Monthly Archives: April 2014

Does Your Baby Really Need Vitamin D?

on April 30, 2014 in Breastfeeding, Vitamin D supplements

Vitamin D is known as the “Sunshine Vitamin”.   Actually vitamin D is actually a hormone manufactured by the body when the skin is exposed to sunlight. Dietary sources also provide some vitamin D; fatty fish, especially salmon, herring, and tuna, provide high amounts of the vitamin if they are eaten two to three times a week. Some other foods, such as cow’s milk, orange juice, and dry cereal, are “fortified” with small amounts of vitamin D.

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Plugged Milk Ducts

on April 22, 2014 in Breastfeeding, Plugged Milk Duct

At some point in your nursing journey, you may develop a plugged milk duct.  Milk ducts can become clogged for many reasons.  Most often this happens when a breast has been incompletely drained and thickened milk causes a blockage.  Skipping or infrequent nursings, the baby not nursing long enough to drain the breast well, wearing an under wire bra, becoming dehydrated from not drinking enough fluids or following a period of illness when a mother experiences mild dehydration.  Plugged ducts are more common in mothers who have over abundant milk supplies.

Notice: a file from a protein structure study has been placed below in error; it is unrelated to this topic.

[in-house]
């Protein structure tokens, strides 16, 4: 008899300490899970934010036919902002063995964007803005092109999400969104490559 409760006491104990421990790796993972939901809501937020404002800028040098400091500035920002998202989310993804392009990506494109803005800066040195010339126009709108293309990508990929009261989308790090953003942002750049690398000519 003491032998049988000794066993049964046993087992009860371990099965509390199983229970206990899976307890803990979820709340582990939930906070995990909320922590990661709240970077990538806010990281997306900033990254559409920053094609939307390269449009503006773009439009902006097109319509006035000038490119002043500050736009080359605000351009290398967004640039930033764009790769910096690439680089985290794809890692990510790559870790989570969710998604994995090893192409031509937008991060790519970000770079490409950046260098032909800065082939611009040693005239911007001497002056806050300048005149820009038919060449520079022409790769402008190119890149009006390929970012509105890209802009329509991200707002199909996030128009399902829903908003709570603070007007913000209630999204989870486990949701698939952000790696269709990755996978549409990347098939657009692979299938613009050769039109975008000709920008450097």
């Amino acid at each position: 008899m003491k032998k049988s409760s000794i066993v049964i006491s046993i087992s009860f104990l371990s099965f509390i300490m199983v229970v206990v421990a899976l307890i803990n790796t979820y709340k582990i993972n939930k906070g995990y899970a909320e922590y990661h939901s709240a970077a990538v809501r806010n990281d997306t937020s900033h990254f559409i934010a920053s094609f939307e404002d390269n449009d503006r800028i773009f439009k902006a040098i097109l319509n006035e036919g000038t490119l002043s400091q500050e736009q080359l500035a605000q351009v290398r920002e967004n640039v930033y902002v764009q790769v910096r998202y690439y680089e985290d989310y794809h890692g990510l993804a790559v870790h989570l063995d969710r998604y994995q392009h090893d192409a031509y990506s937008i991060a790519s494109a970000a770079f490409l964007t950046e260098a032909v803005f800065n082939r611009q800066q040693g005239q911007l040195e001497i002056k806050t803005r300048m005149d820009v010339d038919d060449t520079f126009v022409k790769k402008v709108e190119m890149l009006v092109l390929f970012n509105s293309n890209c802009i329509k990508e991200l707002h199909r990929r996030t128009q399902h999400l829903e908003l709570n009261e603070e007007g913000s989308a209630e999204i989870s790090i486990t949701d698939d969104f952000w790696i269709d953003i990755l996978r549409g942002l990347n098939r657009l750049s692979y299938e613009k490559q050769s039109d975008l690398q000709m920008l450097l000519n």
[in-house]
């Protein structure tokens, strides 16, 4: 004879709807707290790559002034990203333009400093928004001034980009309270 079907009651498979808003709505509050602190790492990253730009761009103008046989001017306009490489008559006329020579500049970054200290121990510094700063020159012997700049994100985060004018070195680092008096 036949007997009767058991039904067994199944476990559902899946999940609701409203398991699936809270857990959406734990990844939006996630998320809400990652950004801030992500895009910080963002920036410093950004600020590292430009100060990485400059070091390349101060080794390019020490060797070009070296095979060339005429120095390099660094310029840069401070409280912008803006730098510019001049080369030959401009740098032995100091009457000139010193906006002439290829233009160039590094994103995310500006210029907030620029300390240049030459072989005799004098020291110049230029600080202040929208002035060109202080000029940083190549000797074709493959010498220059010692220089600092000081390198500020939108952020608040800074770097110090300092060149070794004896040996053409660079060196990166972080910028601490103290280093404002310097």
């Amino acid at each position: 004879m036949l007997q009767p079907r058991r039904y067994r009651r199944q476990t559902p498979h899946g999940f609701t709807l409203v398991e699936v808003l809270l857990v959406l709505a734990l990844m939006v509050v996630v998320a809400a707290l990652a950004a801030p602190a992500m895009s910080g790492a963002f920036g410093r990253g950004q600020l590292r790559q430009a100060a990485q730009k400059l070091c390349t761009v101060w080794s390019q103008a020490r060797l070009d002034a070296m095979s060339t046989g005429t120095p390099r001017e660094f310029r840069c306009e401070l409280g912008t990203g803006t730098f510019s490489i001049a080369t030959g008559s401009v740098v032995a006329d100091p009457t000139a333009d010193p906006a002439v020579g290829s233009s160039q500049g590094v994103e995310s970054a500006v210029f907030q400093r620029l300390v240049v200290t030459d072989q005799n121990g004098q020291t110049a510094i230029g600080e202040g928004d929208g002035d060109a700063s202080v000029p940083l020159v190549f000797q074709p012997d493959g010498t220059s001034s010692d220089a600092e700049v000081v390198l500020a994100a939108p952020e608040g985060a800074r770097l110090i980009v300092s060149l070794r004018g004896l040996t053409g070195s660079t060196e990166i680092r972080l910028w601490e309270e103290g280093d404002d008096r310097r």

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Domperidone, the Milk Making Medicine

on April 16, 2014 in Breastfeeding, Domperidone

While you may have never heard of Domperidone, it is well known among lactation professionals.   Domperidone is primarily used by those suffering with gastric reflux, but it has an interesting side-effect; it increases prolactin levels, the hormone that increases milk production.  Increasing prolactin levels can be very helpful for mothers who are struggling with low milk supply. Prolactin levels are normally high in mothers who are breastfeeding.

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Offering Your Baby a Bottle

on April 08, 2014 in Breastfeeding, Offering Your Baby a Bottle

For any number of reasons, you may want to offer a bottle to your breastfed baby.  Perhaps you will be going back to work or school, or there will be times that you will  apart from your baby for a short while.  You may have heard about breastfed babies who refuse bottles.  That can be a big problem and upsetting for you and the person who is left with your baby.

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